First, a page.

Japanese cabinet ministers piled yet more pressure on the Bank of Japan on Tuesday to respond to deflation, with one saying the central bank was asleep at the wheel.
The government last week declared that Japan had entered its second bout of deflation in less than a decade, as a public battle brews between the administration and the BOJ over how to manage the economy.
Each says the other should play a greater role in battling deflation, which is forecast to dog the economy for several years, raising fears of another recession.
Prime Minister Yukio Hatoyama's government is only two months old and is largely untested in fiscal policy. But it has adopted the kind of heavy-handed approach towards the BOJ that previous governments have used to influence monetary policy.
The Democratic Party-led government has criticised the BOJ for having too rosy a view on the economic outlook and banking minister Shizuka Kamei, a strident critic of the BOJ, kept up the attack.
The situation is serious, Kamei, leader of a small political party in the governing coalition, said on Tuesday.
The Bank of Japan is asleep at the wheel as usual, he told reporters after a cabinet meeting. Because the BOJ is independent, we can't simply lash out and wake it up. In that context, the government's role is very important.
The government has been vague on what it wants from the BOJ beyond keeping rates near zero, but analysts say the most likely option is for the central bank to increase its government bond purchases to cap any rises in long-term yields.
The new government is shifting spending to welfare from infrastructure, but that will take time to have an impact, said Simon Wong, a regional economist at Standard Chartered in Hong Kong.
At some point the BOJ will have to increase its purchases of Japanese government bonds, because if you have deflation on one hand and rising yields on the other, you will have rising real interest rates and that will hurt the recovery.
The government is burdened by the highest public debt burden among industrialised countries at about 170 percent of gross domestic product, leaving it little leeway to splash out on stimulus to keep the economy growing.
Finance Minister Hirohisa Fujii said fiscal policy cannot be the main tool to make up for Japan's lack of demand.
Monetary policy is principally responsible for price trends, he told reporters on Tuesday.
The BOJ may face pressure to increase its purchases of government debt -- pumping more cash into the economy -- although economists say that may not do much to close a large gap between supply and demand that is weighing on consumer prices.
Two government representatives, one from the Cabinet Office and another from the finance ministry, attend BOJ policy meetings. They cannot vote but can request delays in votes.
QUANTITATIVE EASING AGAIN?
The BOJ on Friday upgraded its assessment of Japan's economy despite grumblings from the government, which on the same day declared the economy was in mild deflation.
In the hope of defusing tension with the government, the BOJ renewed its pledge to maintain very easy monetary conditions by keeping its interest rates at 0.1 percent.
Central bank Governor Masaaki Shirakawa said on Friday that falling demand was the root cause of deflation, suggesting that fiscal spending must also play a role.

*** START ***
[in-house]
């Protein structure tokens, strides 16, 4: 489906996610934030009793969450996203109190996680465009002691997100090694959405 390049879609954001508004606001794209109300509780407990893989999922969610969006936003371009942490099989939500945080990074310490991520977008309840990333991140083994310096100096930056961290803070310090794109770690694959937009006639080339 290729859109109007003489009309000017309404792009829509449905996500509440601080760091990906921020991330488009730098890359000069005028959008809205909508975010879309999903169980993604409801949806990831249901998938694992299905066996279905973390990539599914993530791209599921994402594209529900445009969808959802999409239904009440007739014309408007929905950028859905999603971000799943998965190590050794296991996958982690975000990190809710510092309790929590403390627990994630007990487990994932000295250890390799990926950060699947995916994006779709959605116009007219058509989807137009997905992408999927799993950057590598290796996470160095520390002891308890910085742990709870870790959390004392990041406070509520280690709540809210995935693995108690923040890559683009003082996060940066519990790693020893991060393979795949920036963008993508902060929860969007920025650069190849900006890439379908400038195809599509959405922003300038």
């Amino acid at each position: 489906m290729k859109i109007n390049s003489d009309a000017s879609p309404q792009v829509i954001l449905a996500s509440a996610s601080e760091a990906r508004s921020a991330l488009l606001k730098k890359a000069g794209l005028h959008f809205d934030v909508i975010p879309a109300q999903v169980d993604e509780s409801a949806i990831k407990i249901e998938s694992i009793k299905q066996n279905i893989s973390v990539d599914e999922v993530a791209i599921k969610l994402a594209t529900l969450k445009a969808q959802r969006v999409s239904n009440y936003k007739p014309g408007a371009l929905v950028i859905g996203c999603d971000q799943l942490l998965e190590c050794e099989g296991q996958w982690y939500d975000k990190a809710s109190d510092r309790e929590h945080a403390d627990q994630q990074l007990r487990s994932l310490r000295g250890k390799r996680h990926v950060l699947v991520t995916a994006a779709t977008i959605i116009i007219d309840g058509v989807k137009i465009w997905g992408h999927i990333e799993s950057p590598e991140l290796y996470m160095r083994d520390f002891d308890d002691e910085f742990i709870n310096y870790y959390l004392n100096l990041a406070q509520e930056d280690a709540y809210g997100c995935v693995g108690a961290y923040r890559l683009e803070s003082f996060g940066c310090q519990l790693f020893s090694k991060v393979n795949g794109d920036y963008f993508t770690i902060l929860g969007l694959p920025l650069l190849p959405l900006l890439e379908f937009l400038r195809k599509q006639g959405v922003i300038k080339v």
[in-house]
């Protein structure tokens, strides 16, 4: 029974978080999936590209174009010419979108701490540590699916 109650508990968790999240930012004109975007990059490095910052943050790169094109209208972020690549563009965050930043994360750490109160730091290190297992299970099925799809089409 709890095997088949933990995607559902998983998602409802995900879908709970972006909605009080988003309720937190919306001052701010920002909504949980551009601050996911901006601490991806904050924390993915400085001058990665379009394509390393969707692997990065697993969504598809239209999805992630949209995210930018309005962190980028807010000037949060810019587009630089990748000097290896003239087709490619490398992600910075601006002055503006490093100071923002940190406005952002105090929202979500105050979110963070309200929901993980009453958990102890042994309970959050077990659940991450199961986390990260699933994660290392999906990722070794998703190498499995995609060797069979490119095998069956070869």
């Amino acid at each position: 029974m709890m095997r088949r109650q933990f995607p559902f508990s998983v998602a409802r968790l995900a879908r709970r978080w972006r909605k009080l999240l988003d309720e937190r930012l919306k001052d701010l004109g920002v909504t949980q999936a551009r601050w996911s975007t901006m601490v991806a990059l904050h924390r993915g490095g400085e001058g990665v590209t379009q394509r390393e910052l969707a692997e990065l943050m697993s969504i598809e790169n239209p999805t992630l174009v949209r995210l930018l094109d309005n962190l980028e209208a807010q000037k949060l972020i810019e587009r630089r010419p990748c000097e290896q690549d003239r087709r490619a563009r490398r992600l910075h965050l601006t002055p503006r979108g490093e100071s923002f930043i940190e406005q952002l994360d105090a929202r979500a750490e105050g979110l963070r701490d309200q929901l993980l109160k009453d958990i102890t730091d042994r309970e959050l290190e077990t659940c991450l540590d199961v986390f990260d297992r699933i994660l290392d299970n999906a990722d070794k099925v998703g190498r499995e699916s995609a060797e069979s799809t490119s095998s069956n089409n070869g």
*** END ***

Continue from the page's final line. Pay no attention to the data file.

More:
The BOJ has defied the government in the past, demonstrating its independence by ending zero interest rates in August 2000. That decision proved premature and forced the BOJ into an embarrassing climbdown.
Less than a year later the BOJ abandoned its rate target and began flooding the financial system with cash under a form of quantitative easing, after the government declared the economy was in mild deflation.
In October, the BOJ did bow to government pressure by deferring a widely expected decision on withdrawing support for corporate finance.
The BOJ is unlikely to revert to its narrow definition of quantitative easing, in which it set targets for commercial bank reserves held at the BOJ.
But it could implement quantitative easing in a broader sense by buying more JGBs as investors fret that long-term yields could rise next year due to increased government borrowing, analysts say.
The government is likely to ask the BOJ to ease policy further in the second quarter of next year, and the most likely response is for the BOJ to buy more JGBs and offer some measures to support corporate finance, said Yasuo Yamamoto, a senior economist at Mizuho Research Institute.
The government's ambitious spending agenda prompted ministries to request a record 95 trillion yen ($1.1 trillion) for the budget for the fiscal year starting in April, fanning fears the government will need to sell a record amount of bonds to fund its policies.
The BOJ buys 21.6 trillion yen of JGBs each year and has been reluctant to increase purchases, arguing that its government debt holdings are already approaching its self-imposed ceiling.
Consumer price deflation probably moderated only slightly in October as weak domestic consumer demand offset the waning impact of a slide in oil prices, data on Friday is forecast to show.
The BOJ is already forecasting three years of deflation, and economists warn that because domestic demand is weak, deflation will likely persist.
The government nominates candidates for BOJ governor, who must be approved by both houses of parliament. The Democrats, while in the opposition, accepted Shirakawa's nomination last year after opposing several candidates, saying they could not ensure the bank's independence. ($1=89.03 Yen)